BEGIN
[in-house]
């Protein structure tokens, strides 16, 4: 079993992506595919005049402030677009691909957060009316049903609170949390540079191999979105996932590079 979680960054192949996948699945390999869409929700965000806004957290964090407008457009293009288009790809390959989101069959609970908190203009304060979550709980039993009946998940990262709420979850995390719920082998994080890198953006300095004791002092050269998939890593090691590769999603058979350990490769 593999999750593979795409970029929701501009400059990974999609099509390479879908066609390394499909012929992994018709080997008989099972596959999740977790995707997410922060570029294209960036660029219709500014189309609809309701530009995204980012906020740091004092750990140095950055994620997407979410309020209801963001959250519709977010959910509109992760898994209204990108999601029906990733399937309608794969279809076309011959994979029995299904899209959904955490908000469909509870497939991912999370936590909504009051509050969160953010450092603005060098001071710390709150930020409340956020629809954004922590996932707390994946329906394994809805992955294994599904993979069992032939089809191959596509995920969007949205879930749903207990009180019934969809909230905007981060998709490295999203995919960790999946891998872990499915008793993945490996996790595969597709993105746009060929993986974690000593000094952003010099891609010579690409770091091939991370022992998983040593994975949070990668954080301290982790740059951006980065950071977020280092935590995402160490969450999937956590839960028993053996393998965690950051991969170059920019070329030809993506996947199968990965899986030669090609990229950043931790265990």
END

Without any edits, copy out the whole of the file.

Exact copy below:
[in-house]
């Protein structure tokens, strides 16, 4: 079993992506595919005049402030677009691909957060009316049903609170949390540079191999979105996932590079 979680960054192949996948699945390999869409929700965000806004957290964090407008457009293009288009790809390959989101069959609970908190203009304060979550709980039993009946998940990262709420979850995390719920082998994080890198953006300095004791002092050269998939890593090691590769999603058979350990490769 593999999750593979795409970029929701501009400059990974999609099509390479879908066609390394499909012929992994018709080997008989099972596959999740977790995707997410922060570029294209960036660029219709500014189309609809309701530009995204980012906020740091004092750990140095950055994620997407979410309020209801963001959250519709977010959910509109992760898994209204990108999601029906990733399937309608794969279809076309011959994979029995299904899209959904955490908000469909509870497939991912999370936590909504009051509050969160953010450092603005060098001071710390709150930020409340956020629809954004922590996932707390994946329906394994809805992955294994599904993979069992032939089809191959596509995920969007949205879930749903207990009180019934969809909230905007981060998709490295999203995919960790999946891998872990499915008793993945490996996790595969597709993105746009060929993986974690000593000094952003010099891609010579690409770091091939991370022992998983040593994975949070990668954080301290982790740059951006980065950071977020280092935590995402160490969450999937956590839960028993053996393998965690950051991969170059920019070329030809993506996947199968990965899986030669090609990229950043931790265990």